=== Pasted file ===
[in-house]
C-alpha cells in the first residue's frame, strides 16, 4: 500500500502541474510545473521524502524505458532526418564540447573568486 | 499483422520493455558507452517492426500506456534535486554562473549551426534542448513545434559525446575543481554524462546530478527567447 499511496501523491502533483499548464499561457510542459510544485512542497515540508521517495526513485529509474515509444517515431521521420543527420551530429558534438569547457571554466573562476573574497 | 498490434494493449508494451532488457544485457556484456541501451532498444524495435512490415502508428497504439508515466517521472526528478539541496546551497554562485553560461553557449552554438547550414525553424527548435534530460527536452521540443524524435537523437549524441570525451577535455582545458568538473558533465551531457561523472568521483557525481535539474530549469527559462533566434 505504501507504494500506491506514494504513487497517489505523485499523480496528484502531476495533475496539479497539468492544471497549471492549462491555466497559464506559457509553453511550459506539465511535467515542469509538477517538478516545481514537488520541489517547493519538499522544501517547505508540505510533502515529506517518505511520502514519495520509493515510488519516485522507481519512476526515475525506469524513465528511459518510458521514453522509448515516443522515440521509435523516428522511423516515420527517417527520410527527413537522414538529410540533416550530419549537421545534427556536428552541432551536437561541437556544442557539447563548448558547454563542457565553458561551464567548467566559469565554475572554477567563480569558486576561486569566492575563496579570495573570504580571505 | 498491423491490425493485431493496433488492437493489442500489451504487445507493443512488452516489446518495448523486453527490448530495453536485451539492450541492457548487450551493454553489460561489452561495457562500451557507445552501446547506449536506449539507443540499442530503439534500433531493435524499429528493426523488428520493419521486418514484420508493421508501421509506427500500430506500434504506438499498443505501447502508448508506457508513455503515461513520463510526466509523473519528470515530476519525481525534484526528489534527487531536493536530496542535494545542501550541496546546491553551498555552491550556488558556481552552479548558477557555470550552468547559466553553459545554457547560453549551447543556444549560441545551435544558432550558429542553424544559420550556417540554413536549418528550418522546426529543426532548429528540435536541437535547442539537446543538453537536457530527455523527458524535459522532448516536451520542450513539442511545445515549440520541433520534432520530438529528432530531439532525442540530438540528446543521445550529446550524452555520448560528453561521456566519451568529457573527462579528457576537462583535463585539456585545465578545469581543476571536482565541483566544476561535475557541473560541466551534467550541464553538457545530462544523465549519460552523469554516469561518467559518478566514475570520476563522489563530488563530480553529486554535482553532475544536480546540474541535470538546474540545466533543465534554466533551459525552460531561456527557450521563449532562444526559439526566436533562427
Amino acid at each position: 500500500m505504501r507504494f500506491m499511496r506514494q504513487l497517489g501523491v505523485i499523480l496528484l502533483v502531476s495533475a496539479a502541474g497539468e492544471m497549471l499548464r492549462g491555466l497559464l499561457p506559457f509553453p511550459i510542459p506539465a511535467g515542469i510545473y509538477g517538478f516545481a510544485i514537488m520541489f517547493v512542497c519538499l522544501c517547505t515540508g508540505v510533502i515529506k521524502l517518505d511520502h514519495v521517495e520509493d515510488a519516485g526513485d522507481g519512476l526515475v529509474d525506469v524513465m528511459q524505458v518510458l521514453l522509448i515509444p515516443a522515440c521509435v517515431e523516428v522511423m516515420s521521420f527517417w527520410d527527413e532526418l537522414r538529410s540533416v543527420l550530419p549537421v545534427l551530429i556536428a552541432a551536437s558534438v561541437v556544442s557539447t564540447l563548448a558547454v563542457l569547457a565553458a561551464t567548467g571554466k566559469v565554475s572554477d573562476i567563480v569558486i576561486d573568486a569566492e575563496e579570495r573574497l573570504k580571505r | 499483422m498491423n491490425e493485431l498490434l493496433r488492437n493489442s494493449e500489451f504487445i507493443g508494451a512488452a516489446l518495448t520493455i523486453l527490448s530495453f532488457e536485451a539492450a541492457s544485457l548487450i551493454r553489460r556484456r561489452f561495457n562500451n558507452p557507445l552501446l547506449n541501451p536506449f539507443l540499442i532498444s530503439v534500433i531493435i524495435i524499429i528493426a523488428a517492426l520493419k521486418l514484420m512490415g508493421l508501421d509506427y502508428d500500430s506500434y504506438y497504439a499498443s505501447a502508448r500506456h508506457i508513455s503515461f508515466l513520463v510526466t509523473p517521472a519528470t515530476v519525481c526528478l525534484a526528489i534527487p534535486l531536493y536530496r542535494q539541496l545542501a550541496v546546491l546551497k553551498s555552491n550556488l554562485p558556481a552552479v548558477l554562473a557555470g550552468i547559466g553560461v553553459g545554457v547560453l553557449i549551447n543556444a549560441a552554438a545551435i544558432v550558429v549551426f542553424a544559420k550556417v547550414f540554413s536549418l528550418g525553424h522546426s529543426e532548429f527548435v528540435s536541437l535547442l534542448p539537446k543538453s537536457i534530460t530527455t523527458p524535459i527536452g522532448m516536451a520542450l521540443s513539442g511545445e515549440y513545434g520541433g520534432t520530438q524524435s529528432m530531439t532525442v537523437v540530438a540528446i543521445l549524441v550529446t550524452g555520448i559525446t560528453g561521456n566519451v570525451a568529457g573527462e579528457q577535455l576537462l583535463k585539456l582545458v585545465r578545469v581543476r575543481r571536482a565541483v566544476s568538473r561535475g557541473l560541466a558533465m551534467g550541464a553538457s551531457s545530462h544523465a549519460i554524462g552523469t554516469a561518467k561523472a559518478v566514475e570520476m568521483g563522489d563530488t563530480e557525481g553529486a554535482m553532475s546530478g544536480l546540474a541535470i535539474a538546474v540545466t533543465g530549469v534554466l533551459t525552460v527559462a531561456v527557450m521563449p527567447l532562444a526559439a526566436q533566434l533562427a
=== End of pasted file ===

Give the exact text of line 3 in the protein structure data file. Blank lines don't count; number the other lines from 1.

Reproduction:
Amino acid at each position: 500500500m505504501r507504494f500506491m499511496r506514494q504513487l497517489g501523491v505523485i499523480l496528484l502533483v502531476s495533475a496539479a502541474g497539468e492544471m497549471l499548464r492549462g491555466l497559464l499561457p506559457f509553453p511550459i510542459p506539465a511535467g515542469i510545473y509538477g517538478f516545481a510544485i514537488m520541489f517547493v512542497c519538499l522544501c517547505t515540508g508540505v510533502i515529506k521524502l517518505d511520502h514519495v521517495e520509493d515510488a519516485g526513485d522507481g519512476l526515475v529509474d525506469v524513465m528511459q524505458v518510458l521514453l522509448i515509444p515516443a522515440c521509435v517515431e523516428v522511423m516515420s521521420f527517417w527520410d527527413e532526418l537522414r538529410s540533416v543527420l550530419p549537421v545534427l551530429i556536428a552541432a551536437s558534438v561541437v556544442s557539447t564540447l563548448a558547454v563542457l569547457a565553458a561551464t567548467g571554466k566559469v565554475s572554477d573562476i567563480v569558486i576561486d573568486a569566492e575563496e579570495r573574497l573570504k580571505r | 499483422m498491423n491490425e493485431l498490434l493496433r488492437n493489442s494493449e500489451f504487445i507493443g508494451a512488452a516489446l518495448t520493455i523486453l527490448s530495453f532488457e536485451a539492450a541492457s544485457l548487450i551493454r553489460r556484456r561489452f561495457n562500451n558507452p557507445l552501446l547506449n541501451p536506449f539507443l540499442i532498444s530503439v534500433i531493435i524495435i524499429i528493426a523488428a517492426l520493419k521486418l514484420m512490415g508493421l508501421d509506427y502508428d500500430s506500434y504506438y497504439a499498443s505501447a502508448r500506456h508506457i508513455s503515461f508515466l513520463v510526466t509523473p517521472a519528470t515530476v519525481c526528478l525534484a526528489i534527487p534535486l531536493y536530496r542535494q539541496l545542501a550541496v546546491l546551497k553551498s555552491n550556488l554562485p558556481a552552479v548558477l554562473a557555470g550552468i547559466g553560461v553553459g545554457v547560453l553557449i549551447n543556444a549560441a552554438a545551435i544558432v550558429v549551426f542553424a544559420k550556417v547550414f540554413s536549418l528550418g525553424h522546426s529543426e532548429f527548435v528540435s536541437l535547442l534542448p539537446k543538453s537536457i534530460t530527455t523527458p524535459i527536452g522532448m516536451a520542450l521540443s513539442g511545445e515549440y513545434g520541433g520534432t520530438q524524435s529528432m530531439t532525442v537523437v540530438a540528446i543521445l549524441v550529446t550524452g555520448i559525446t560528453g561521456n566519451v570525451a568529457g573527462e579528457q577535455l576537462l583535463k585539456l582545458v585545465r578545469v581543476r575543481r571536482a565541483v566544476s568538473r561535475g557541473l560541466a558533465m551534467g550541464a553538457s551531457s545530462h544523465a549519460i554524462g552523469t554516469a561518467k561523472a559518478v566514475e570520476m568521483g563522489d563530488t563530480e557525481g553529486a554535482m553532475s546530478g544536480l546540474a541535470i535539474a538546474v540545466t533543465g530549469v534554466l533551459t525552460v527559462a531561456v527557450m521563449p527567447l532562444a526559439a526566436q533566434l533562427a